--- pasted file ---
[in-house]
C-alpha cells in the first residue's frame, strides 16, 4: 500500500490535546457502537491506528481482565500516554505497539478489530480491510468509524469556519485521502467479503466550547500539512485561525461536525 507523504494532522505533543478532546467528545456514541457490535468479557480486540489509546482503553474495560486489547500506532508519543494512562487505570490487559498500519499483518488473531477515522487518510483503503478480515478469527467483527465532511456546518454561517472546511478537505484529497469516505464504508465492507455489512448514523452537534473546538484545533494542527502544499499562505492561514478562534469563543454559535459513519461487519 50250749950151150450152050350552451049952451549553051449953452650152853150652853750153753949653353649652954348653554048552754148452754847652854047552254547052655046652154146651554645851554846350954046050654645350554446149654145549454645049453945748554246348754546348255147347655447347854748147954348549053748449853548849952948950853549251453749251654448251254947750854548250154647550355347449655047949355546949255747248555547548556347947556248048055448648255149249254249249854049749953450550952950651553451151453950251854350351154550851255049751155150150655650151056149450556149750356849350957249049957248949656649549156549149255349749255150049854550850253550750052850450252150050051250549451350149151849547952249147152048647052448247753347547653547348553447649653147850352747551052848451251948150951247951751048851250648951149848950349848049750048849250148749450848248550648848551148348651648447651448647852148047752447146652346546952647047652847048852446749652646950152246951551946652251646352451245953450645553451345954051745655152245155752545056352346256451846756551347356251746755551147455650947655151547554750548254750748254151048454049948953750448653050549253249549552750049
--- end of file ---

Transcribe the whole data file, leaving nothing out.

[in-house]
C-alpha cells in the first residue's frame, strides 16, 4: 500500500490535546457502537491506528481482565500516554505497539478489530480491510468509524469556519485521502467479503466550547500539512485561525461536525 507523504494532522505533543478532546467528545456514541457490535468479557480486540489509546482503553474495560486489547500506532508519543494512562487505570490487559498500519499483518488473531477515522487518510483503503478480515478469527467483527465532511456546518454561517472546511478537505484529497469516505464504508465492507455489512448514523452537534473546538484545533494542527502544499499562505492561514478562534469563543454559535459513519461487519 50250749950151150450152050350552451049952451549553051449953452650152853150652853750153753949653353649652954348653554048552754148452754847652854047552254547052655046652154146651554645851554846350954046050654645350554446149654145549454645049453945748554246348754546348255147347655447347854748147954348549053748449853548849952948950853549251453749251654448251254947750854548250154647550355347449655047949355546949255747248555547548556347947556248048055448648255149249254249249854049749953450550952950651553451151453950251854350351154550851255049751155150150655650151056149450556149750356849350957249049957248949656649549156549149255349749255150049854550850253550750052850450252150050051250549451350149151849547952249147152048647052448247753347547653547348553447649653147850352747551052848451251948150951247951751048851250648951149848950349848049750048849250148749450848248550648848551148348651648447651448647852148047752447146652346546952647047652847048852446749652646950152246951551946652251646352451245953450645553451345954051745655152245155752545056352346256451846756551347356251746755551147455650947655151547554750548254750748254151048454049948953750448653050549253249549552750049